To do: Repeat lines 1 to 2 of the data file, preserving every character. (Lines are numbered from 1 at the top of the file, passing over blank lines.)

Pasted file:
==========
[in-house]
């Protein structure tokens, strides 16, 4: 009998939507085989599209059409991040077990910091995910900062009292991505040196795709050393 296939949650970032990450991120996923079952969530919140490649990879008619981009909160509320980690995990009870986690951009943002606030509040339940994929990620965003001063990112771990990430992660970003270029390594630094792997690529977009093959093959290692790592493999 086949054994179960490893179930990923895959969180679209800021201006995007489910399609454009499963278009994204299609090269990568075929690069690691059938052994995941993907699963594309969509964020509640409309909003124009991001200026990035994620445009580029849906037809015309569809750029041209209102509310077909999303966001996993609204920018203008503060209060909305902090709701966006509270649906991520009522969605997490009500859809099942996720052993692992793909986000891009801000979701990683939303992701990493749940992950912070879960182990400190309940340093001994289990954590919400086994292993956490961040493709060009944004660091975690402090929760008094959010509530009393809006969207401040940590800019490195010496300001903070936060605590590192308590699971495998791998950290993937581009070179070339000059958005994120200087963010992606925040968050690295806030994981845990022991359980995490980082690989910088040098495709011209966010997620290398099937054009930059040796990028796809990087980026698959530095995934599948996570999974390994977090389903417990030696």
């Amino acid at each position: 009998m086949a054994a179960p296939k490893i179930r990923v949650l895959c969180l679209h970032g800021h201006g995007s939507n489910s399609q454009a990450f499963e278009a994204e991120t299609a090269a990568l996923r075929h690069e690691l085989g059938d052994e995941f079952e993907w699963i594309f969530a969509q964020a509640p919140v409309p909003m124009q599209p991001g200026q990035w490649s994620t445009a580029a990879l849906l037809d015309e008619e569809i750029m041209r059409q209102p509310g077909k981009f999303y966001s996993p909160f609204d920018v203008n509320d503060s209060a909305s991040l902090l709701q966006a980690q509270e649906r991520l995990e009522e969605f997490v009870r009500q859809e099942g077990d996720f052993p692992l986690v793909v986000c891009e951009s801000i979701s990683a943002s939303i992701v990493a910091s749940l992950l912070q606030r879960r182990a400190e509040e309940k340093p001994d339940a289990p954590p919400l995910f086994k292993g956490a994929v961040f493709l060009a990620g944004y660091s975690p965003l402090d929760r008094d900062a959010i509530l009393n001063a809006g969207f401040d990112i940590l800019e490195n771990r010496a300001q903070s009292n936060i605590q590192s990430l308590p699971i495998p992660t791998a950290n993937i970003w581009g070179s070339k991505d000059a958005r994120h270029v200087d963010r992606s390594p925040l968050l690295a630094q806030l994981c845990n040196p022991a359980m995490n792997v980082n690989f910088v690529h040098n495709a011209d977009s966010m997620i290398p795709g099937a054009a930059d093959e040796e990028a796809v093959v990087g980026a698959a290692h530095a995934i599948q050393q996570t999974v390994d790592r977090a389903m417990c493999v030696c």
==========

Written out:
[in-house]
């Protein structure tokens, strides 16, 4: 009998939507085989599209059409991040077990910091995910900062009292991505040196795709050393 296939949650970032990450991120996923079952969530919140490649990879008619981009909160509320980690995990009870986690951009943002606030509040339940994929990620965003001063990112771990990430992660970003270029390594630094792997690529977009093959093959290692790592493999 086949054994179960490893179930990923895959969180679209800021201006995007489910399609454009499963278009994204299609090269990568075929690069690691059938052994995941993907699963594309969509964020509640409309909003124009991001200026990035994620445009580029849906037809015309569809750029041209209102509310077909999303966001996993609204920018203008503060209060909305902090709701966006509270649906991520009522969605997490009500859809099942996720052993692992793909986000891009801000979701990683939303992701990493749940992950912070879960182990400190309940340093001994289990954590919400086994292993956490961040493709060009944004660091975690402090929760008094959010509530009393809006969207401040940590800019490195010496300001903070936060605590590192308590699971495998791998950290993937581009070179070339000059958005994120200087963010992606925040968050690295806030994981845990022991359980995490980082690989910088040098495709011209966010997620290398099937054009930059040796990028796809990087980026698959530095995934599948996570999974390994977090389903417990030696």